History 81-History of Working People in the United States I
2013, Section #0747, 9:35-11 a.m. TTh-NEA-128
Ellen Joiner, NEA-181, Office Phone: 310-233-4582
hours: 8-9:30, 12:45-1:15p.m., TTh or by appointment
You Have an Education Plan? An education plan is essential to completing
your education and to insuring that every class you take counts toward
your college graduation and toward getting a job. If you have not
worked out an education plan with a Harbor College counselor contact the
counseling office at
and schedule an appointment.
taught about the Carnegies and the Fords, and all of those millionaires,
but not what working people do.Ē Dolores Huerta, co-founder UFW
course studies the history of American labor from the colonial era
through Reconstruction. Colonial development, revolution, the early
republic, the ante-bellum period, the Civil War and Reconstruction are
viewed through the eyes of Americaís multicultural working people.
Emphasis is also placed upon the defining role of the American
Constitution and its impact upon labor.
81 Student Learning Outcomes (SLOs):
historical methodology and sources in the context of U.S. labor history.
a chronology of the American colonial era.
the ideological and economic motives of Spanish, French, Dutch, and
English colonization in the Western Hemisphere. Clarify the impact of
these motives on native and African peoples.
the economic and political institutions of colonial America and explain
working peoplesí adaptations to these institutions in various social and
classes and their stance toward the American Revolution.
the impact of independence and government-building on working people
through primary documents (Declaration of Independence, Articles and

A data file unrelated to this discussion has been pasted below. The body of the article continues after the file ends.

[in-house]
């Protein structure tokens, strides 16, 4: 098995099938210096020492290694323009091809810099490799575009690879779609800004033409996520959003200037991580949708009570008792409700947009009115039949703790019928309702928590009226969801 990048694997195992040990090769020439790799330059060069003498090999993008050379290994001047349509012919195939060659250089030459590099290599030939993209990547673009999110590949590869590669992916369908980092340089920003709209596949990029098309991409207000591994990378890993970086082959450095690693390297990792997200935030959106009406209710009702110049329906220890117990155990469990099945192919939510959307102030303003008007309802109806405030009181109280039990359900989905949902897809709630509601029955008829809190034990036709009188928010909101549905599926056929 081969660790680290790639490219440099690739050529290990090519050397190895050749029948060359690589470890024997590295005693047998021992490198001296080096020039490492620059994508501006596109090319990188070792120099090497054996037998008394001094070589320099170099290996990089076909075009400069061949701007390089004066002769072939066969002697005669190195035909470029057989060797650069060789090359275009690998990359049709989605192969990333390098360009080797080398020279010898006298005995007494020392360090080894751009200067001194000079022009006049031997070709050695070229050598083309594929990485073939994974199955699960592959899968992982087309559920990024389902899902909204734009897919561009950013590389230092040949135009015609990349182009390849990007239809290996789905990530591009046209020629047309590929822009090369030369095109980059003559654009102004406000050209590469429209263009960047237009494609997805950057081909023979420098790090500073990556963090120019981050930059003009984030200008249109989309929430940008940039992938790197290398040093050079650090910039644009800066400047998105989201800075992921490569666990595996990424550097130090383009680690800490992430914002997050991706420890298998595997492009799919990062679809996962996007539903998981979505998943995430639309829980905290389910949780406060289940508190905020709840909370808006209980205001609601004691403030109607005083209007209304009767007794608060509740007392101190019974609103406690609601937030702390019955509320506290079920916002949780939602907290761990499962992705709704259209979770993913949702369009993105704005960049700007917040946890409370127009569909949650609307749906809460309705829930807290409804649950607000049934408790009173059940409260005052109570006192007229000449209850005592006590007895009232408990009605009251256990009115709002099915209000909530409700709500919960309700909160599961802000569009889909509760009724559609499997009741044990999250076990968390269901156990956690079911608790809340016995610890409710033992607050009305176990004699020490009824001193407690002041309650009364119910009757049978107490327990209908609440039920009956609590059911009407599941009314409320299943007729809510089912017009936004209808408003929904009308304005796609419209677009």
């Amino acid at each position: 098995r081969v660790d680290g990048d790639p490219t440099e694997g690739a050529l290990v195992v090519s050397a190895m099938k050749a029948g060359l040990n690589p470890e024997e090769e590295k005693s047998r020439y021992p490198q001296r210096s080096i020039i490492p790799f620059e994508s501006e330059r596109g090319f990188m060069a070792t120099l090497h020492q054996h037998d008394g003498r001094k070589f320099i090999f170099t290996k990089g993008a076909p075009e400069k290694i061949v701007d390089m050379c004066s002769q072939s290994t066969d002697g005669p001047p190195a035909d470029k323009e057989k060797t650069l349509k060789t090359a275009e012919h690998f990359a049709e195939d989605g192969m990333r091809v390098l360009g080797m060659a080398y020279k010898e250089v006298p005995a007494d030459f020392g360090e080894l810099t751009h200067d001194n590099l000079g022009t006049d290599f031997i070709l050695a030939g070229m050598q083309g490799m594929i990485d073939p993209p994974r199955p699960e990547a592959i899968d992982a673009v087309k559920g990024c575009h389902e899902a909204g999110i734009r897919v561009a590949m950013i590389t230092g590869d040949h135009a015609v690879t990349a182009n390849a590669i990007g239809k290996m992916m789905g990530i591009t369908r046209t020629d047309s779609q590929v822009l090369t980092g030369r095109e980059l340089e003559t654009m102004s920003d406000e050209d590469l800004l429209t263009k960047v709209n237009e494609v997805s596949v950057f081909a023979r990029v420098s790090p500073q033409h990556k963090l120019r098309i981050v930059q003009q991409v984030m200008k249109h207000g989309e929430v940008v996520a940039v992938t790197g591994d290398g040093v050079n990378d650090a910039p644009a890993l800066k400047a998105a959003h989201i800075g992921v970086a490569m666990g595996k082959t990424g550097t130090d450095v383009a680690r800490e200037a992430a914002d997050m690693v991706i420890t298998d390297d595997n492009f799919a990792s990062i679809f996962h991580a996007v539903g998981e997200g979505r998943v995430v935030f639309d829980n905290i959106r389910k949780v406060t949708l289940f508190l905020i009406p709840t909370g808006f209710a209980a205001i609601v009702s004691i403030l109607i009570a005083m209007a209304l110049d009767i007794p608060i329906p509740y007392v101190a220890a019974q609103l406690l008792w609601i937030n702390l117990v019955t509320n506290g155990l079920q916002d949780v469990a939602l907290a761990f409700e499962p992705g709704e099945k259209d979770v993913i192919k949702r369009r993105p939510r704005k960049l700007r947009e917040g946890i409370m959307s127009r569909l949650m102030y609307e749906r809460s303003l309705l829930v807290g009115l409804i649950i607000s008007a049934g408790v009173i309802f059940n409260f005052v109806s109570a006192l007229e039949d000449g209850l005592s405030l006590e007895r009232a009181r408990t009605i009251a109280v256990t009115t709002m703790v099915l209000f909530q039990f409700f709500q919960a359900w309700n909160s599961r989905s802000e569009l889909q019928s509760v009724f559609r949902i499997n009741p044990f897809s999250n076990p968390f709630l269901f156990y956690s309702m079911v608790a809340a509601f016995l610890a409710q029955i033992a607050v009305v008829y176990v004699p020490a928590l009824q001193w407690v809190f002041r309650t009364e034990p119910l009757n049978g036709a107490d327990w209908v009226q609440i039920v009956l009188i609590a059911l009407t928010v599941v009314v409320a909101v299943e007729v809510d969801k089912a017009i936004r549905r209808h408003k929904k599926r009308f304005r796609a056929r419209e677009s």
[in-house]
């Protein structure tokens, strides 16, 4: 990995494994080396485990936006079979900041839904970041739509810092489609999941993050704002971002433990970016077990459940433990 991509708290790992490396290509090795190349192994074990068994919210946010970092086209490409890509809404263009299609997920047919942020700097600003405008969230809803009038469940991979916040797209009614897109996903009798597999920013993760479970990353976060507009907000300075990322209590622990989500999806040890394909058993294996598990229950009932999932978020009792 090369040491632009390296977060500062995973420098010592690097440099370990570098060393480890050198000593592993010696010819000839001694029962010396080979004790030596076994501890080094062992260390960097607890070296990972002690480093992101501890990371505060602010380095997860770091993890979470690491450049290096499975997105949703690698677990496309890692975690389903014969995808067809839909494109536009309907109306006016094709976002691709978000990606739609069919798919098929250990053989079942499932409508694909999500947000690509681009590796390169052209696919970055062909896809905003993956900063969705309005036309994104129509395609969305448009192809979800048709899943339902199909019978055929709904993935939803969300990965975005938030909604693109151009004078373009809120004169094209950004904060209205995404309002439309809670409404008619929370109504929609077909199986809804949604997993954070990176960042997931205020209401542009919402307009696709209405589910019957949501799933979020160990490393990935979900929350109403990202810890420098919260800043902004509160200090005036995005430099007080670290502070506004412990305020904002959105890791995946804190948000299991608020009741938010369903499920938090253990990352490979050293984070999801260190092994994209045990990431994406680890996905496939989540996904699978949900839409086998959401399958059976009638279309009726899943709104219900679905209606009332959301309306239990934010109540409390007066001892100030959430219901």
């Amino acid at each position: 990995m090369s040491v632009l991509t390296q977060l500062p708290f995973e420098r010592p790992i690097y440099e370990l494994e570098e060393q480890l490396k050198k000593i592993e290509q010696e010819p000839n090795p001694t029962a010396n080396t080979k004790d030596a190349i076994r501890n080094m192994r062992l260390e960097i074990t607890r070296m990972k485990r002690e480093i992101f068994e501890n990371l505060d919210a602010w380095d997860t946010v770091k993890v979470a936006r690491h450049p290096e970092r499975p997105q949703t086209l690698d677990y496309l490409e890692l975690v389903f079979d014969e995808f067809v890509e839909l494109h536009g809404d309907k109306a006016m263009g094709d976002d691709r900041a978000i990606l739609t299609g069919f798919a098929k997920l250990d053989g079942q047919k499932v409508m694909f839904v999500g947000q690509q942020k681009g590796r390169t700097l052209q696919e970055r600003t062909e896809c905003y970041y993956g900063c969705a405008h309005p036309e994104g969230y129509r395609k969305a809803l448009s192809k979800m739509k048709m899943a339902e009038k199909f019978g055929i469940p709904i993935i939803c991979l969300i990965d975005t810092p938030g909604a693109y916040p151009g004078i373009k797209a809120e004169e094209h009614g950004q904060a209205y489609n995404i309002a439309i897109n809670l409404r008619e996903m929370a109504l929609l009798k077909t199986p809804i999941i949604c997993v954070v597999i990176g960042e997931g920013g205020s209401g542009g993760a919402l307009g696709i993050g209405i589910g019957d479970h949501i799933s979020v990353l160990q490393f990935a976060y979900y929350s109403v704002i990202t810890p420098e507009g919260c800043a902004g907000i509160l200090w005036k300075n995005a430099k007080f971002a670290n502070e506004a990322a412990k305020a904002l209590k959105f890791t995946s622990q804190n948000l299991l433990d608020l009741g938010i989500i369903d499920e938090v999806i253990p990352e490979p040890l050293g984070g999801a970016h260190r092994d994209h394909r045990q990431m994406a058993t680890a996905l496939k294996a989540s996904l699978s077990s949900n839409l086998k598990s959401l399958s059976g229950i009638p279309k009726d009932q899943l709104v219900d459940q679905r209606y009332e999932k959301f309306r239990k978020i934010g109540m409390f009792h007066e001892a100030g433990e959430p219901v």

Confederation, and the Constitution).
the development of American sectionalism between the free labor North
and slave labor South and clarify the governmental efforts to resolve
class development in the ante-bellum period comparing the experiences,
of industrialists, merchants, planters, and professionals with those of
skilled workers, laborers, farmers, slaves, and Native Americans.
the causes of the Civil War and compare the warís impact on the North,
South, and West.
the transformation of labor relations in the North and South in the
Roy Rosenzweig, et.al., Who Built America? Working People
and the Nationís History, vol. 1, 3rd ed., Boston:
Bedford/St. Martinís, 2008.
The textbook is available in the Harbor College Bookstore.
Copies are also on reserve in the Harbor College Library. Students
should also purchase 3 multiple choice-essay forms for the examinations.
Regular and prompt attendance in class is required. Students not in
class when the roll is taken will be counted absent. More than two
unexcused absences could result in a lowering of the grade or a
studentís being dropped from the class. It is important to eliminate as
many distractions as possible and to create a class environment in which
every student can learn. Please bring your textbook to class each day,
mute your cell phones, and do not text in class.
In the first six weeks of